AskDefine | Define consumerism

Dictionary Definition



1 the theory that an increasing consumption of goods is economically beneficial
2 a movement advocating greater protection of the interests of consumers

User Contributed Dictionary



  1. A policy of protecting and informing consumers through honesty in advertising and packaging, improved safety standards etc
  2. A materialistic attachment to possessions
  3. An economic theory that increased consumption is beneficial to a nation's economy in the long run.

Related terms

Extensive Definition

Consumerism is the equating of personal happiness with the purchasing of material possessions and consumption. The term is often associated with criticisms of consumption starting with Karl Marx and Thorstein Veblen.
Veblen's subject of examination, the newly emergent middle class arising at the turn of the twentieth century, comes to full fruition by the end of the twentieth century through the process of globalization.
In economics, consumerism refers to economic policies placing emphasis on consumption. In an abstract sense, it is the belief that the free choice of consumers should dictate the economic structure of a society (cf. Producerism, especially in the British sense of the term).


Consumerism has strong links with the Western world, but actually is multi-cultural and non-geographical. People purchasing goods and consuming materials in excess of their basic needs is as old as the first civilizations (see Ancient Egypt, Babylon and Ancient Rome, for example). Since consumerism began, various individuals and groups have consciously sought an alternative lifestyle through simple living.
The older term and concept of "conspicuous consumption" originated at the turn of the 20th century in the writings of sociologist and economist, Thorstein Veblen. The term describes an apparently irrational and confounding form of economic behaviour. Veblen's scathing proposal that this unnecessary consumption is a form of status display is made in darkly humorous observations like the following:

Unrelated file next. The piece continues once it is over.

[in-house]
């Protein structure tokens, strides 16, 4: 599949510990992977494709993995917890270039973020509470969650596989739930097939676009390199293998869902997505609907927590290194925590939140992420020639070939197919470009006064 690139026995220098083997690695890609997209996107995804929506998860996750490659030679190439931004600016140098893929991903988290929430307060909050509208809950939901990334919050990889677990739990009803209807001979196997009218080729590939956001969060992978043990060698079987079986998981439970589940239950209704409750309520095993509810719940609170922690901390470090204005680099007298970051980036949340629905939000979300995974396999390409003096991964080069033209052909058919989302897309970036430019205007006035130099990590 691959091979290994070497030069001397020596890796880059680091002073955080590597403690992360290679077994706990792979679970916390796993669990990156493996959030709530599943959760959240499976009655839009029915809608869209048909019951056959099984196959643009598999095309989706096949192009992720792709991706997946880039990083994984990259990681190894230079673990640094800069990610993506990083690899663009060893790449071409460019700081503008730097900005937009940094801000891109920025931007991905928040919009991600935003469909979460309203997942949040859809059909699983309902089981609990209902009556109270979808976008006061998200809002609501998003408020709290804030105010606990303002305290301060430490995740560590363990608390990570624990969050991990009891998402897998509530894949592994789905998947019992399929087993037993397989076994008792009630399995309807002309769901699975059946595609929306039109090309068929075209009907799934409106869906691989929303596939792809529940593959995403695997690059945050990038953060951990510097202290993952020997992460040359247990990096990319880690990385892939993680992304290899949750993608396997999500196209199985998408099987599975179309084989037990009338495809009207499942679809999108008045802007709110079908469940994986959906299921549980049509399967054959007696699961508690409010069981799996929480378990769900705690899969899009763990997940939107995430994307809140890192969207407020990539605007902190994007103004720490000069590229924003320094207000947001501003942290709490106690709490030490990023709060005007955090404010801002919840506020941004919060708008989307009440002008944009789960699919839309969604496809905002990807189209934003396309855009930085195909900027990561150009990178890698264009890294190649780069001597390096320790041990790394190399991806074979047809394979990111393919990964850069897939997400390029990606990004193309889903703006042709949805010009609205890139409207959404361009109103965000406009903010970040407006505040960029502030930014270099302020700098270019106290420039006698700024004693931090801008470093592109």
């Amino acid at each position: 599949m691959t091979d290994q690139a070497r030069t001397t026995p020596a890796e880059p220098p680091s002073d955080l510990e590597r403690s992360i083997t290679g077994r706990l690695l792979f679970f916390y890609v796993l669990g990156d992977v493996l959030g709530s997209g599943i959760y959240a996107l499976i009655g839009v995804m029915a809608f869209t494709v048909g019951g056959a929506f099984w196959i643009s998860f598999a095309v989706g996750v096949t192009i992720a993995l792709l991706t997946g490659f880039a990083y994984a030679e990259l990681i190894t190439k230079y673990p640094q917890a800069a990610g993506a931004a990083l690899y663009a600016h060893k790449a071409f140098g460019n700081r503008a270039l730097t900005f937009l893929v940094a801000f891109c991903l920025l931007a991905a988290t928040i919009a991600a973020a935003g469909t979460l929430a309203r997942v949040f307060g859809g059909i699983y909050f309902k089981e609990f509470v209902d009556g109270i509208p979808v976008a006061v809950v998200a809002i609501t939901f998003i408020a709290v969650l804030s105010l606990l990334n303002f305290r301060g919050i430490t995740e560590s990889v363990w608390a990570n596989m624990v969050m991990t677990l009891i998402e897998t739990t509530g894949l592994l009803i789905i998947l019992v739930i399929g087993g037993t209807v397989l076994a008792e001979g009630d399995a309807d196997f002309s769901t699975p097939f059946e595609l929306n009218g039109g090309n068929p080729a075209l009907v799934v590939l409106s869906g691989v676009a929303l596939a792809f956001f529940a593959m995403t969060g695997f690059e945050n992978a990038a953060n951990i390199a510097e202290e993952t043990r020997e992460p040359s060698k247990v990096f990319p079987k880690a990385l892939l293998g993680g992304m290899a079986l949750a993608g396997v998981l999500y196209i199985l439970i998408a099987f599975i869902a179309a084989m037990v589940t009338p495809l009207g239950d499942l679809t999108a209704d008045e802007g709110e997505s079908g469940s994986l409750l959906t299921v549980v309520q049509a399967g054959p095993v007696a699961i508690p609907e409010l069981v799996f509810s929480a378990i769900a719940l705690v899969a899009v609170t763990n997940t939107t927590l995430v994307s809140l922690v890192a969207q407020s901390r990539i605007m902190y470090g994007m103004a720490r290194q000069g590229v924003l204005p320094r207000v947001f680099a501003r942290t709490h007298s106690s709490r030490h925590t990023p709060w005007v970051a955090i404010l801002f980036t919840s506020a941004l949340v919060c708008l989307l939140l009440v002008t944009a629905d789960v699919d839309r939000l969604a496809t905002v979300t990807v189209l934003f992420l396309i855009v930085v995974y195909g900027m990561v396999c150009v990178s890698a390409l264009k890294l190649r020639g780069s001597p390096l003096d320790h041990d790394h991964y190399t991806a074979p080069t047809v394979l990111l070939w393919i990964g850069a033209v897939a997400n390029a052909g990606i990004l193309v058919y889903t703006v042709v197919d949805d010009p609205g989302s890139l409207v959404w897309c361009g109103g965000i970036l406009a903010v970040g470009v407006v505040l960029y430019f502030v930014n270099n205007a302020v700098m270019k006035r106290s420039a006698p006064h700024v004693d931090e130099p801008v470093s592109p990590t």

''"It is true of dress in even a higher degree than of most other items of consumption, that people will undergo a very considerable degree of privation in the comforts or the necessaries of life in order to afford what is considered a decent amount of wasteful consumption; so that it is by no means an uncommon occurrence, in an inclement climate, for people to go ill clad in order to appear well dressed."'' (The Theory of the Leisure Class, 1899).
The term "conspicuous consumption" spread to describe consumerism in the United States in the 1960s, but was soon linked to debates about media theory, culture jamming, and its corollary productivism.
While consumerism is not a new phenomenon, it has become widespread over the course of the 20th century, and particularly in recent decades. The influence of neoliberal capitalism has made the citizens of capitalist countries extraordinarily wealthy compared to those living under other economic systems.


Webster's dictionary defines Consumerism as "the promotion of the consumer's interests" or alternately "the theory that an increasing consumption of goods is economically desirable". It is thus the opposite of anti-consumerism or of producerism.
  • Anti-consumerism is the socio-political movement against consumerism. In this meaning, consumerism is the equating of personal happiness with the purchasing material possessions and consumption.
  • In relation to producerism, it is the belief that the free choice of consumers should dictate the economic structure of a society, rather than the interests of producers. It can also refer to economic policies that place an emphasis on consumption.


In many critical contexts, consumerism is used to describe the tendency of people to identify strongly with products or services they consume, especially those with commercial brand names and obvious status-enhancing appeal, e.g. an expensive automobile, expensive jewelry. A culture that is permeated by consumerism can be referred to as a consumer culture. Impulse buyers are quite different from shopaholics, who cannot resist spending money.
Opponents of consumerism argue many luxuries and unnecessary consumer products are social signals allowing people to identify like-minded individuals through the display of similar products. Some believe relationships with a product or brand name are substitutes for healthy human relationships lacking in societies and along with consumerism are part of the general process of social control and cultural hegemony in modern society. Critics of consumerism are quick to point out that consumerist societies are more prone to damage the environment, contribute to climate change and use up resources at a higher rate than other societies.